3. ^ Campbell, David E. "Curriculum Vitae" (PDF). Notre Dame, Illinois: University of Notre Dame. Archived from the original (PDF) on July 31, 2019. Retrieved October 27, 2018.
  4. ^ Rayside, David. "Biography: Introduction". David Rayside. Retrieved October 27, 2018.
  5. ^ Marc Parry, "Can Robert Putnam Save the American Dream" Chronicle of Higher Education, March 12, 2015 Chronicle Review
  6. ^ "Press release on book release". Retrieved April 1, 2015.
  7. ^
  8. ^ "Robert D. Putnam Curriculum Vitae" (PDF). The Finnish Children and Youth Foundation. March 2006. Archived from the original (PDF) on October 19, 2016. Retrieved August 22, 2012.
  9. ^ "Robert D. Putnam on Conversations with Bill Kristol".
  10. ^ Jump up to: a b Louis Uchitelle (May 6, 2000). "Lonely Bowlers, Unite: Mend the Social Fabric; A Political Scientist Renews His Alarm At the Erosion of Community Ties" (Book review). The New York Times. Retrieved August 22, 2012.
  11. ^ The Forward, Robert Putnam Assays Religious Tolerance From a Unique Angle, Retrieved November 26, 2010
  12. ^ Putnam, Robert D. (1994). Making Democracy Work: Civic Traditions in Modern Italy. ISBN 978-0-691-03738-7.[page needed]
  13. ^ Jump up to: a b Putnam, Robert D. (1993). "What Makes Democracy Work?". National Civic Review. 82 (2): 101–107. doi:10.1002/ncr.4100820204.
  14. ^ Berman, Sheri (1997). "Civil Society and the Collapse of the Weimar Republic". World Politics. 49 (3): 401–429. ISSN 0043-8871.
  15. ^ Riley, Dylan (2005). "Civic Associations and Authoritarian Regimes in Interwar Europe: Italy and Spain in Comparative Perspective". American Sociological Review. 70 (2): 288–310. doi:10.1177/000312240507000205. ISSN 0003-1224.
  16. ^ Satyanath, Shanker; Voigtländer, Nico; Voth, Hans-Joachim (2017). "Bowling for Fascism: Social Capital and the Rise of the Nazi Party". Journal of Political Economy. 125 (2): 478–526. doi:10.1086/690949. ISSN 0022-3808.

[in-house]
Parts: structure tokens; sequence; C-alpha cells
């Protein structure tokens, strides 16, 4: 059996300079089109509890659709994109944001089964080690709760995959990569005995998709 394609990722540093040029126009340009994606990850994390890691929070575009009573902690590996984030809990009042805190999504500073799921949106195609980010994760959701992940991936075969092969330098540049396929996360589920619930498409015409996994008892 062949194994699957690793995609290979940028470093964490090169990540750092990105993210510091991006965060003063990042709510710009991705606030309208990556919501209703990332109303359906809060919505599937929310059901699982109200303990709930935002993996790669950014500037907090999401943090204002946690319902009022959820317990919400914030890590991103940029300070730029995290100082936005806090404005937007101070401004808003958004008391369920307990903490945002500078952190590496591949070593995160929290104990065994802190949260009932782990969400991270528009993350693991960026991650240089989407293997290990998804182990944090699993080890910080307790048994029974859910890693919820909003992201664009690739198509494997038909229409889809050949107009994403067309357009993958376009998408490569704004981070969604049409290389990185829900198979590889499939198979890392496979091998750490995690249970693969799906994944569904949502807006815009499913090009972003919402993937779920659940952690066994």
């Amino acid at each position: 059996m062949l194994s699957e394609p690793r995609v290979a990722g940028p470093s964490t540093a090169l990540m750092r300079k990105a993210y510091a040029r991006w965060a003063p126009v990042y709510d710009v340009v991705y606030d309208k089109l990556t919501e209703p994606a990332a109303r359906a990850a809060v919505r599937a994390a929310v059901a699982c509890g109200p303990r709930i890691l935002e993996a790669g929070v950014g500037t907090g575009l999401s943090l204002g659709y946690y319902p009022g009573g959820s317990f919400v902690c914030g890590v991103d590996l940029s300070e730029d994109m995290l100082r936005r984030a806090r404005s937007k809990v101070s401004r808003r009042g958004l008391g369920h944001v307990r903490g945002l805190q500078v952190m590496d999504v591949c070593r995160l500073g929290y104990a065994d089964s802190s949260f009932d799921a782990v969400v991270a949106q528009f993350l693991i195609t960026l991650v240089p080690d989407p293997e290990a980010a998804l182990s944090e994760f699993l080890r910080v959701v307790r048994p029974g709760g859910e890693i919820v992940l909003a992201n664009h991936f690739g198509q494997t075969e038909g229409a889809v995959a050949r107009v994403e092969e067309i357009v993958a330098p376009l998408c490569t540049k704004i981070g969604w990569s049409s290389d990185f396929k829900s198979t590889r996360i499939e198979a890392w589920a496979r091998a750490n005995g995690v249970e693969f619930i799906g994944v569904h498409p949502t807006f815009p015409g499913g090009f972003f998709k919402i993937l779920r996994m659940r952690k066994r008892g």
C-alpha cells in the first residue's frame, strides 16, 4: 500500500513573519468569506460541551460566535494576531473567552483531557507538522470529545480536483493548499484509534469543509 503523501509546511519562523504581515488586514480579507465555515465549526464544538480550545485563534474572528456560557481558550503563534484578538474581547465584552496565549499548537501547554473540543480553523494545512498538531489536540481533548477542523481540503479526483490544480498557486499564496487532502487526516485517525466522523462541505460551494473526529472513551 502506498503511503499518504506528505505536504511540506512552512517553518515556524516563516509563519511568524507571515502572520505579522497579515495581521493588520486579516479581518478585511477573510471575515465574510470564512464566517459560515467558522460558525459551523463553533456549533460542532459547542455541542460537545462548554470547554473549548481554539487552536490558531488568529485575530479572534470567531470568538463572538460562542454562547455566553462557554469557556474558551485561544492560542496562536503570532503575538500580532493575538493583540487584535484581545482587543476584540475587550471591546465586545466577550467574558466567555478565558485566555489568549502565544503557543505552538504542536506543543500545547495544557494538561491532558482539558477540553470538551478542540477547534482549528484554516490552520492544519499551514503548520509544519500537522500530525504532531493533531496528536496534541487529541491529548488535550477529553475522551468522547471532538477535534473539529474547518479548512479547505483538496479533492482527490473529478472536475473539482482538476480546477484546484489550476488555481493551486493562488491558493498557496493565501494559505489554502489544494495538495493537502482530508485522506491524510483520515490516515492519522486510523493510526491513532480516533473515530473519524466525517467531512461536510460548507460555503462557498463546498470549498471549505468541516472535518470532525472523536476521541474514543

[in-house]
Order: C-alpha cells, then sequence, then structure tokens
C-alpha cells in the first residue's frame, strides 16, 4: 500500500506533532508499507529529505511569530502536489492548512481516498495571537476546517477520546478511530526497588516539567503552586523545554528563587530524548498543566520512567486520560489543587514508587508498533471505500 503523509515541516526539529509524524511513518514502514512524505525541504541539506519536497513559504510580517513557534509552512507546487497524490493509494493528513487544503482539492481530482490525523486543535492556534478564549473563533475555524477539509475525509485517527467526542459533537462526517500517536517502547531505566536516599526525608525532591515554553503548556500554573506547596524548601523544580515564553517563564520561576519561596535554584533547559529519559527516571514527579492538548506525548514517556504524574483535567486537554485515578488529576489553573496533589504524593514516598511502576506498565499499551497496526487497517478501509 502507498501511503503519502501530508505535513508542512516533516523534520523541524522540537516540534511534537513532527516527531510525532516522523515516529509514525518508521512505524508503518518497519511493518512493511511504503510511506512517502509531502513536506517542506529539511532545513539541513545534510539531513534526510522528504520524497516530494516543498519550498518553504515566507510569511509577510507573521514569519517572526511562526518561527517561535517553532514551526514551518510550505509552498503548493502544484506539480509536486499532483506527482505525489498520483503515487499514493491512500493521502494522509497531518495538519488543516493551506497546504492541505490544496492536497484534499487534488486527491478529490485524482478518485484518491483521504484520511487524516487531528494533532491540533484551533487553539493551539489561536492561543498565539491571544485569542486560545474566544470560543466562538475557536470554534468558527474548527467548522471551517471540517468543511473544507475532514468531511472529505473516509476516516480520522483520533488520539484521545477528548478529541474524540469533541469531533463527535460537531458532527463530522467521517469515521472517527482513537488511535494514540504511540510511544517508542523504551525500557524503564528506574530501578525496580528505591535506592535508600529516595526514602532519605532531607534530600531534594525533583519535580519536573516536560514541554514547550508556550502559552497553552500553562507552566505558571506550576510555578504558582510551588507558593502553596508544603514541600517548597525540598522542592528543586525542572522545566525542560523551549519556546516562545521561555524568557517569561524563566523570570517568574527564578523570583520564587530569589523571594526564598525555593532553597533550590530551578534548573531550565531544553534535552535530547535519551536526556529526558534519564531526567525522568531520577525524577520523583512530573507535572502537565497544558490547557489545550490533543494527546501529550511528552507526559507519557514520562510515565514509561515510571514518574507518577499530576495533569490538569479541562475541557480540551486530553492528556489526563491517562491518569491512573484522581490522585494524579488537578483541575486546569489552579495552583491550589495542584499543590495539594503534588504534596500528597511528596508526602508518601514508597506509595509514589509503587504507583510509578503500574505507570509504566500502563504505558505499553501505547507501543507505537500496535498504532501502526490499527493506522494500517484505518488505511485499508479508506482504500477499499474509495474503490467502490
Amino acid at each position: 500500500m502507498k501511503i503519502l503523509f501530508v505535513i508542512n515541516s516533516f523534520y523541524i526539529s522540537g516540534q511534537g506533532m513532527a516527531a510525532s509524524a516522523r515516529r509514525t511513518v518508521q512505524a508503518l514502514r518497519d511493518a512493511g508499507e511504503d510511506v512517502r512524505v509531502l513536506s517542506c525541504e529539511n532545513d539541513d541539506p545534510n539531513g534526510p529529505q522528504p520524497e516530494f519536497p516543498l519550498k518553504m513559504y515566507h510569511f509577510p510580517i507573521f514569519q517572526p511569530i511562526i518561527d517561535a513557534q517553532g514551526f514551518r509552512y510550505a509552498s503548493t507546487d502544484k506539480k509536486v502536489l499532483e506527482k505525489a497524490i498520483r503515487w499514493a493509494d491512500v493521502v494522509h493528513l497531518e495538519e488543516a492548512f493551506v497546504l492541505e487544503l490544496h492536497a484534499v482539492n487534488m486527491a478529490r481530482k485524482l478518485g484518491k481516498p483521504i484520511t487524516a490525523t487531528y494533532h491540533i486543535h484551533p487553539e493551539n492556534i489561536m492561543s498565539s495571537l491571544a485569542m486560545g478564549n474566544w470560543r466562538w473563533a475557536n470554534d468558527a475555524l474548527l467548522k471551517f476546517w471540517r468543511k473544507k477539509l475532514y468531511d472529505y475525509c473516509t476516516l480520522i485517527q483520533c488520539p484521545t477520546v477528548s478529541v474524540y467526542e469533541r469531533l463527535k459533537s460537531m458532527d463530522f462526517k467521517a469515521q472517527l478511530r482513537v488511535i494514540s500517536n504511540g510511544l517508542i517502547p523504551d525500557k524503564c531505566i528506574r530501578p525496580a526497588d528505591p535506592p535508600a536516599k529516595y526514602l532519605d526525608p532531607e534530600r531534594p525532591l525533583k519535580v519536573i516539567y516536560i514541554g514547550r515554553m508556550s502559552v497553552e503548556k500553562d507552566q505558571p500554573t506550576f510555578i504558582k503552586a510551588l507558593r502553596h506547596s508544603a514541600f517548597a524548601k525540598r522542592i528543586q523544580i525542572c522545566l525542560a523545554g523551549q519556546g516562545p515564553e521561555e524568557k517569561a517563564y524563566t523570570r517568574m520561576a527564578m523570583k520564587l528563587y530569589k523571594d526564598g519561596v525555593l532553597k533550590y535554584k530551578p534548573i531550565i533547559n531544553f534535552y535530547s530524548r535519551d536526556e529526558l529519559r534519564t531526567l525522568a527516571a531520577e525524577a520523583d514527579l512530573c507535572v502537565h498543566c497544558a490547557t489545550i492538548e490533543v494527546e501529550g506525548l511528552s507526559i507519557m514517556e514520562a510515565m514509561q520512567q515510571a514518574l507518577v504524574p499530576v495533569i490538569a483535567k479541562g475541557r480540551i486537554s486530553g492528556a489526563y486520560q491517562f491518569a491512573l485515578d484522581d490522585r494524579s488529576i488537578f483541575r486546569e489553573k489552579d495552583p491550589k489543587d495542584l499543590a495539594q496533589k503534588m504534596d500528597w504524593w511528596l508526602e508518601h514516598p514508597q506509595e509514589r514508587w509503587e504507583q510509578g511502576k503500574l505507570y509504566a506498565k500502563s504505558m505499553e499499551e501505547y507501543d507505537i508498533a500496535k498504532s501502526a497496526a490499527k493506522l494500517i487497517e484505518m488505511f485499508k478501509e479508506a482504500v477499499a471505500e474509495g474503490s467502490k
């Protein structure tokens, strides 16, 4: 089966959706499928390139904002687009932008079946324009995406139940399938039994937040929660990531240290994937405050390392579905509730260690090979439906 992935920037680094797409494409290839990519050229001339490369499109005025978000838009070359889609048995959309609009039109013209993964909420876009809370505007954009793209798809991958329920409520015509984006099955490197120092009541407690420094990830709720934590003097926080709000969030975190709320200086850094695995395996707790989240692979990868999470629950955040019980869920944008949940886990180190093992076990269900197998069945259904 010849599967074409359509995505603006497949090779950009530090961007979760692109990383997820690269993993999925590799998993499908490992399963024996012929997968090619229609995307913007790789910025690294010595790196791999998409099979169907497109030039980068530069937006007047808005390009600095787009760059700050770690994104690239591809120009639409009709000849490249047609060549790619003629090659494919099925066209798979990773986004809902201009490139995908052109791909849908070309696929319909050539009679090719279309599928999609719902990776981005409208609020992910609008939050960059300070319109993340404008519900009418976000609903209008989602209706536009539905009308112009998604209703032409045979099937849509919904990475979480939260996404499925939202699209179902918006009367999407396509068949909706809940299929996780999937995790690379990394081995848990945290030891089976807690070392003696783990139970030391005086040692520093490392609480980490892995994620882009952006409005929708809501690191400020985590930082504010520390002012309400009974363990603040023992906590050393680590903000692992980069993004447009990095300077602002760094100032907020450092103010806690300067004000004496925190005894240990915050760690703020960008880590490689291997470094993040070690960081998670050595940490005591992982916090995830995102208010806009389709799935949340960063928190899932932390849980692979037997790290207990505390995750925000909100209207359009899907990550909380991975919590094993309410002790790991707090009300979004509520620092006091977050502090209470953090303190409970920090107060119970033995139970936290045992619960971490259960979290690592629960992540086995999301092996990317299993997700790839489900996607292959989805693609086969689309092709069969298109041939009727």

17. ^ Putnam, Robert D. (2001). Bowling Alone: The Collapse and Revival of American Community. New York: Touchstone. pp. 22–23. ISBN 978-0-7432-0304-3.
  18. ^ "Robert D. Putnam on Conversations with Bill Kristol".
  19. ^ Putnam, Robert D. (1995). "Bowling Alone: America's Declining Social Capital". Journal of Democracy. 6: 65–78. doi:10.1353/jod.1995.0002. S2CID 154350113.
  20. ^ Jump up to: a b Putnam, Robert D. (June 2007). "E Pluribus Unum: Diversity and community in the twenty-first century". Scandinavian Political Studies. 30 (2): 137–174. doi:10.1111/j.1467-9477.2007.00176.x. The 2006 Johan Skytte Prize Lecture.
  21. ^ "Social Capital Community Benchmark Survey, 2000". Public Opinion Archives. Roper Center for Public Opinion Research. Archived from the original on February 21, 2015. Retrieved August 22, 2012.
  22. ^ Hendrix, Anastasia (March 1, 2001). "Fewer In S.F. Attend Church / Survey says South Bay people busiest working". The San Francisco Chronicle. Hearst Corporation. Archived from the original on September 16, 2011.
  23. ^ Lloyd, John (October 8, 2006). "Study paints bleak picture of ethnic diversity". The Financial Times. London. Retrieved August 22, 2012.
  24. ^ Leo, John (June 25, 2007). "Bowling with our own". City Journal. Manhattan Institute for Policy Research.
  25. ^ "The Social Capital Community Benchmark Survey".
  26. ^ Berlett, Tom (August 15, 2012). "Harvard Sociologist Says His Research Was 'Twisted'". The Chronicle of Higher Education.
  27. ^ "APS Member History". Retrieved June 8, 2021.
  28. ^ Jump up to: a b c d "ROBERT D. PUTNAM Curriculum Vitae March 2006" (PDF). Archived from the original (PDF) on October 19, 2016. Retrieved July 22, 2010.
  29. ^ "American Political Science Association > ABOUT > Governance > APSA Presidents and Presidential Addresses: 1903 to Present".
  30. ^ .[1] Archived June 26, 2013, at
  31. ^ UCL (September 10, 2019). "UCL welcomes over 15,000 new graduates to the alumni community". UCL Campaign. Retrieved October 13, 2019.
  32. ^ President Obama to Award 2012 National Medal of Arts and National Humanities Medal, retrieved June 30, 2013
  33. ^ Aronowitz, Nona Willis (March 11, 2015). "Our Kids by Robert Putnam review – stark portrait of trials facing millenials". The Guardian. Retrieved April 6, 2015.
  34. ^ David Hugh Smith (March 12, 2015). "'Our Kids' suggests an American dream out of reach for many". The Christian Science Monitor. With regard to schools, he recommends recruiting better teachers and extending school hours to offer more enriching activities. Furthermore, he argues for strengthening vocational and apprenticeship training for non-college-bound young people.

Further reading[]

  • Utter, Glenn H. and Charles Lockhart, eds. American Political Scientists: A Dictionary (2nd ed. 2002) pp 328–31, online.